Whenever I book a room anywhere, I make one “special” request: A quiet room. My number one priority is that the room be nonsmoking, but after that, the most important thing is that it be quiet, because I’m a very light sleeper. For the most part, it was very quiet (except on Saturday night, of course), even though it was pretty close to the bank of elevators. So I was pleased about that.
There are several restaurants and eateries here, and I ate at several on this trip: Ruths Chris (which was phenomenal), KGB (which wasn’t), the buffet (mediocre as ever), and Fulton Street Food Hall (which looks nice and is convenient, but the quality wasn’t what I’d hoped for). If you’re looking for healthy snack options, Starbucks, the sundries store and Fulton Street Food Hall all sell fresh fruit. Having two Starbucks locations on site was handy as heck, though the prices were outrageous (and don’t even bother trying to redeem any free birthday drinks here, because they don’t honor those).
I didn’t gamble here at all because of the cigarette smoke, so I can’t tell you anything about that experience–except that the casino was hopping at all hours of the day and night (table games and machines), so people must have been winning. The staff at the 24 hour sundries store (“Essentials”) in the lobby were very sweet and friendly. I can’t complain at all about any of the service I received here–except for the buffet, where my waiter had an “I don’t give a shit” attitude. Naturally, I had prepaid the tip here. Grrr.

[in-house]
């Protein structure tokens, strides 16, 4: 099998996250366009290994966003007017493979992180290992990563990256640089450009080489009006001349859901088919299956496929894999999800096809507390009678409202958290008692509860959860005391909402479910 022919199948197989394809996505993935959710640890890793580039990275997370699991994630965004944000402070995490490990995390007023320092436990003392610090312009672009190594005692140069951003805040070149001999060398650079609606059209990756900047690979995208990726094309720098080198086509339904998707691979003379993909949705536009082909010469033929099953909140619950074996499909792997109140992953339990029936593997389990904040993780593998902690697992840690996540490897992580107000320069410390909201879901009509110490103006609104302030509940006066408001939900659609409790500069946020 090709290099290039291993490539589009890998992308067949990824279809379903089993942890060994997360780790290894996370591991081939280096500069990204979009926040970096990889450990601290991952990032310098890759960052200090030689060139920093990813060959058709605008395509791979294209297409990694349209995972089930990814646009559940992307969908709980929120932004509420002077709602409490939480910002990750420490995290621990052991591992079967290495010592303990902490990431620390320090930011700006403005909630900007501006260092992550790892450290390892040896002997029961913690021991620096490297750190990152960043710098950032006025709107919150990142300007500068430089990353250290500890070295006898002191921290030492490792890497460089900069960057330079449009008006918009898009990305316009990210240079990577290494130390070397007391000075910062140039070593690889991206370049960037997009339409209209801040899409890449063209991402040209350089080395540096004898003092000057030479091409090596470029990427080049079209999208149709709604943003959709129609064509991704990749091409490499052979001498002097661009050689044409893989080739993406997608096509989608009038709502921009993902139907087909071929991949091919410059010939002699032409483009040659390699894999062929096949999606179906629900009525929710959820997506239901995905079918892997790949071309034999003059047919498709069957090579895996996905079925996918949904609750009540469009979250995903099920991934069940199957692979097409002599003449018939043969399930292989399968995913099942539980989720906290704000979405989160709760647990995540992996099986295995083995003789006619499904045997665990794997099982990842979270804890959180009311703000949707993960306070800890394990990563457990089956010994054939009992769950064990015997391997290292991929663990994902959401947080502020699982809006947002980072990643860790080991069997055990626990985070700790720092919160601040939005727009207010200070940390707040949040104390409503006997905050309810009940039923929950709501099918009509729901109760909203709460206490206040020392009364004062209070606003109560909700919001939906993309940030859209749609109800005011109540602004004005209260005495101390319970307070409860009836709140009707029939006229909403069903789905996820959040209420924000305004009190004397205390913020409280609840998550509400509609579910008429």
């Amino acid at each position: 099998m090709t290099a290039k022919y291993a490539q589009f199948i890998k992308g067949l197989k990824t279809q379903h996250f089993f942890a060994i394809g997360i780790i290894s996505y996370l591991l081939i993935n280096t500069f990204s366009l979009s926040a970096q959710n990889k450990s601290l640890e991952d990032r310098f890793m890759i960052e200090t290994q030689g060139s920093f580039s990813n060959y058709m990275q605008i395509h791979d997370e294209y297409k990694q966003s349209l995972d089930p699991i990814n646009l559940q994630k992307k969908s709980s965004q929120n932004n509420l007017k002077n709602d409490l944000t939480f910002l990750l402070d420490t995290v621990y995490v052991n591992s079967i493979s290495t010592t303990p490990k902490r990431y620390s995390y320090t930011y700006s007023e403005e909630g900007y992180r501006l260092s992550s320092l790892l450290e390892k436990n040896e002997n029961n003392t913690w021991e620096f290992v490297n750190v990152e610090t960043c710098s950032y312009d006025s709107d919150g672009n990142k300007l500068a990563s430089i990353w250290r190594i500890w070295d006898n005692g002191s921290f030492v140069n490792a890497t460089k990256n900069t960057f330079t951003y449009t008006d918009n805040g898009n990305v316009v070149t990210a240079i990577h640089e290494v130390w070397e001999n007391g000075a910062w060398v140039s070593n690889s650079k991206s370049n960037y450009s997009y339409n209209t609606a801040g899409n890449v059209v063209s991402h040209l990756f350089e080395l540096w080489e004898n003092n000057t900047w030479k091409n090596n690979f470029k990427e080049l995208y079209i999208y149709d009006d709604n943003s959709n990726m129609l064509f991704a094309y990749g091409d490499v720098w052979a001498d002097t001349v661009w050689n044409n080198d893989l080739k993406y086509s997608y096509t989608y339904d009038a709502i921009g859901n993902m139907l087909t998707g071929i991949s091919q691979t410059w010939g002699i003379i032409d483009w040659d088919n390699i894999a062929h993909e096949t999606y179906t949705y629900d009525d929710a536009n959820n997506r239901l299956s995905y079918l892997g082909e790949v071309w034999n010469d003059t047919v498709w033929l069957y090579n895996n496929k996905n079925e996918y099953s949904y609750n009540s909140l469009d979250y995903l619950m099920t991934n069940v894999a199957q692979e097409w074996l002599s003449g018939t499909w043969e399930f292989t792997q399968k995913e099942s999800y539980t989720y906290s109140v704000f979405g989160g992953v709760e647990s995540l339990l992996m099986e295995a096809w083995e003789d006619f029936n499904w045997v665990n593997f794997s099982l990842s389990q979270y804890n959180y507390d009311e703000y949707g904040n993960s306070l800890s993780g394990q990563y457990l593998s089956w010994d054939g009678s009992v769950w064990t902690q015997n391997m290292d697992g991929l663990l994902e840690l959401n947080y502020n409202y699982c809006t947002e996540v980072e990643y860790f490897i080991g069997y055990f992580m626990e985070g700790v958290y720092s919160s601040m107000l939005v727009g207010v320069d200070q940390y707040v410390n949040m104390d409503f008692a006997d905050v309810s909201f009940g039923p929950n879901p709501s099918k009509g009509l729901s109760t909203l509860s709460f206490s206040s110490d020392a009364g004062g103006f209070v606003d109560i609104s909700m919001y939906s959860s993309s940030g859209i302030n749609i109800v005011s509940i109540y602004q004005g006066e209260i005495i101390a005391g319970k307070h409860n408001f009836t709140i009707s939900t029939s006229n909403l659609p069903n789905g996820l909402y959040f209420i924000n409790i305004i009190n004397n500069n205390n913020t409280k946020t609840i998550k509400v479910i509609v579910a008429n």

Without a doubt Harrahs’ greatest selling point, though, is how convenient it is to get from there to anywhere else. It’s easy to walk up to the Palazzo/Venetian or down to the Linq or across the street to Mirage and Caesars. They have a shuttle that goes to the airport if you want to save money over a taxi. There are shuttles to Rio and Sam’s Town. I know a lot of people bitch about the monorail, but it was so damn handy for getting up and down the Strip, especially when I was sick and didn’t have the energy for walking.
Something I would keep a much closer eye on if I ran this property is the situation with the homeless people in Carnaval Court. As I noted in my trip recap, I was out there on Sunday morning and in just a short period of time, witnessed what appeared to be an overdose and three homeless people fighting loudly over panhandling territory. It doesn’t give a great first impression of Harrahs, the Strip or Las Vegas.
The elevators here are awfully slow, considering they have different banks for different floors. And the doors close very quickly. Many of my fellow passengers and I risked our arms trying to keep the door open so we or someone else could board. One guy caught the door for me one day–but just barely. It was a gasp-out-loud moment, because it was such a close call. Another guy looked at him and said “I wouldn’t have done that.” We all laughed nervously and I said “Yeah, please don’t lose an arm on my account.” Because, really, he could have.
I had to check out of the hotel in person instead of using Express Checkout because there was an error on my bill with Internet charges. They tried to add extra Internet charges for every day I was there, even though Internet is included with the resort fee. Sneaky, Harrahs, very sneaky. Because this took so long, I couldn’t catch the airport shuttle to the airport and had to take a cab instead. Luckily, I got a great cab driver who did not longhaul me.
Long story short: As noted above, Harrahs has some positive qualities that could make this a great place to stay, especially for a traveler on a shoestring budget who is not bothered by cigarette smoke. But if smoke bothers you, stay away from this place. While I will always remember my first trip here with fondness, Harrahs is no longer the property for me.